Speak EV - Electric Car Forums banner
1 - 12 of 12 Posts

·
Registered
Joined
·
1 Posts
Discussion Starter · #1 ·
I'm a newbie, 99% about to pull the trigger on an e-Niro.

One of my main trips would be to a static caravan in mid Wales (I live about 160 miles from there so I'm fine one way). The electricity there is metered and so there should be nothing to stop me charging it there in that regard, albeit from a 3-pin plug equivalent, which I believe will only get me about 9 miles recharge per hour on the e-Niro, which is fine as I'll have it plugged in overnight.

My question is whether there are any potential problems or anything I need to be careful of in terms of the specification of the power supply? It's a 32A supply, is all I really know. To avoid trailing a wire out of a window, I was just going to buy a Y-splitter to fit at the supply and exterior plug box and do it that way.
 

·
Registered
Joined
·
39 Posts
So the car should come with the affectionately-named 'granny charger', which is designed for charging from a 13A socket when you visit your granny. So using that should be absolutely fine; you've already checked the charging speed on that and you know what you're going to get.

The car will draw only a maximum of 10A this way, so you'll have 22A left to play with. That's 5kW (240v x 22a = 5280w), so you'll perhaps need to be mindful before using other heavy electrical items (Hairdryer, fan heater, electric oven) at the same time as charging.
Some granny chargers can be set to limit their draw to 8A or 6A for precisely this reason, with a corresponding drop in charging speed.

Do check the socket you're using for any evidence of arcing or overheating - if it shows signs of this, cease use and arrange to have it replaced.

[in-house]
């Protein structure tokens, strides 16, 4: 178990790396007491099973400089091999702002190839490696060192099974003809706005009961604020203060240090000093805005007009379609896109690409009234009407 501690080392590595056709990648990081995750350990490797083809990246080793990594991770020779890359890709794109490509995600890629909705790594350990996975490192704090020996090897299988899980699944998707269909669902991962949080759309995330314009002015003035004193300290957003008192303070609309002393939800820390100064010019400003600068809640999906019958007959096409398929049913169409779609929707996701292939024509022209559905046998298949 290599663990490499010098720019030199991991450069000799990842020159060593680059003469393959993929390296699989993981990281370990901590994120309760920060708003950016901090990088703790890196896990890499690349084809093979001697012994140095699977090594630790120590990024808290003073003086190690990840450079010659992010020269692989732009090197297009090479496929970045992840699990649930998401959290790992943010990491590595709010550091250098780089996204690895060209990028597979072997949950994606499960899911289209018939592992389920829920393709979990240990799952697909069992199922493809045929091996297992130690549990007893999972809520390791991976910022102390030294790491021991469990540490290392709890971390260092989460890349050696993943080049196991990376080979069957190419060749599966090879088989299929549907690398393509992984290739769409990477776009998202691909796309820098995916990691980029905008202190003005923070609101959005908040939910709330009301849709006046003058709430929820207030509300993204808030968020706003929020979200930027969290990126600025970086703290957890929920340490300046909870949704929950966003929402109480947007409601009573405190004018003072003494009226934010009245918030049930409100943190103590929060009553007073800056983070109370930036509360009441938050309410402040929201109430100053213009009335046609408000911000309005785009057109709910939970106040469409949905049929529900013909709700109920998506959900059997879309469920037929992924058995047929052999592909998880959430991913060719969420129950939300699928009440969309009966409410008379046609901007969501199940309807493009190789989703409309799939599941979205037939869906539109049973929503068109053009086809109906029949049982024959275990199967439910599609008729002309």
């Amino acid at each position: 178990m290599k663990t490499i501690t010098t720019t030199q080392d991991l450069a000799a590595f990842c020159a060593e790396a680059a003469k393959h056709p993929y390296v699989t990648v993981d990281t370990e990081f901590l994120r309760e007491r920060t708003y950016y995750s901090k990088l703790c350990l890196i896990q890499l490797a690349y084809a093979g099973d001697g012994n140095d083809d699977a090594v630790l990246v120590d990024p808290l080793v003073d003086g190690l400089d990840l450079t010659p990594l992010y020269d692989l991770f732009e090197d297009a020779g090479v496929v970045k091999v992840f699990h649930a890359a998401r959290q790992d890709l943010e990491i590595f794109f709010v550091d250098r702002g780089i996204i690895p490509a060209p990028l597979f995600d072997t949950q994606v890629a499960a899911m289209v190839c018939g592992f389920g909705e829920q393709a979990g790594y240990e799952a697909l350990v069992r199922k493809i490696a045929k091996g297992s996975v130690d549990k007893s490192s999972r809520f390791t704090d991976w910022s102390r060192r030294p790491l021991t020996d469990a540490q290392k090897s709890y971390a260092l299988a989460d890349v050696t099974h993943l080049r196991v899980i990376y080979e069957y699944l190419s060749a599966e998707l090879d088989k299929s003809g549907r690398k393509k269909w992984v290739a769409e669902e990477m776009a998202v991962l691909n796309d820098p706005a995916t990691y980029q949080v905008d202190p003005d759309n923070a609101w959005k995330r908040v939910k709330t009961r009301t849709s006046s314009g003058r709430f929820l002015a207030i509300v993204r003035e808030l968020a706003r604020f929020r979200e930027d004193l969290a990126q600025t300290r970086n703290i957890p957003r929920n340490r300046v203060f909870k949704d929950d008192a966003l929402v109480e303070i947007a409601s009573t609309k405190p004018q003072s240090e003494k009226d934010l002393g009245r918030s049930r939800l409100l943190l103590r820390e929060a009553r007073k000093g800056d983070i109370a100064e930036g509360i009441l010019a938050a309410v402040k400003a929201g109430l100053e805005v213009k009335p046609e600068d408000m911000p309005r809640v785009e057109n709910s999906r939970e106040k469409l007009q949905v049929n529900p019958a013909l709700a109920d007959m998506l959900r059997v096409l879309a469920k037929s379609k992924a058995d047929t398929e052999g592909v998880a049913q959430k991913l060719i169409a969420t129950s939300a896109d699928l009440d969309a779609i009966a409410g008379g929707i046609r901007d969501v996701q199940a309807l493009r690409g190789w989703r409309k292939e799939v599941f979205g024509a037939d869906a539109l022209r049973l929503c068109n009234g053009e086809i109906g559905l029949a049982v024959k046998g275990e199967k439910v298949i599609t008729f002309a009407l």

·
Registered
Kia Soul EV 2020
Joined
·
2,644 Posts
Do check the socket you're using for any evidence of arcing or overheating - if it shows signs of this, cease use and arrange to have it replaced.
You should start by reducing the current. I can't remember what the brick is capable of, but you should be able to reduce the current to 6/8A. This will reduce your charging speed but will save you from fire damage.

If there are no signs of overheating, you can increase the current.
 

·
Registered
Renault Zoe 50
Joined
·
21,644 Posts
I’d be surprised if the connection was a dedicated 32 Amps. This may be the case if they are catering for motor homes.

In most cases the connection is shared, so you might find if you are drawing 10 amps and there are a few other caravans, then it may trip the breaker.

Then there’s the voltage drop due to the size of the site.

In any case you can try, but have a back up plan for charging in case it’s unusable.
 

·
Registered
Joined
·
191 Posts
We used to have a caravan and all the sites we stopped at had a blue 16A connector at each pitch for power fitted to a box with a meter. We had a lead that just connected the caravan to this socket and the caravan was wired inside with a fusebox and a few normal 13A sockets. Most sites had a meter in the box with the connector and a circuit breaker and we have found that those breakers can be a bit troublesome at some sites. I have not seen a site with a 32A connector but it is some years since we owned a caravan so may be things have been upgraded.
 

·
Registered
Joined
·
5,589 Posts
Suggest you modify your granny charger so that it plugs directly into the CEE Y splitter and entirely avoids the 13A BS1363 plug issues.
There are posts on this forum re this including issues around thermistors.
 

·
Registered
Joined
·
207 Posts
We used to have a caravan and all the sites we stopped at had a blue 16A connector at each pitch for power fitted to a box with a meter. We had a lead that just connected the caravan to this socket and the caravan was wired inside with a fusebox and a few normal 13A sockets. Most sites had a meter in the box with the connector and a circuit breaker and we have found that those breakers can be a bit troublesome at some sites. I have not seen a site with a 32A connector but it is some years since we owned a caravan so may be things have been upgraded.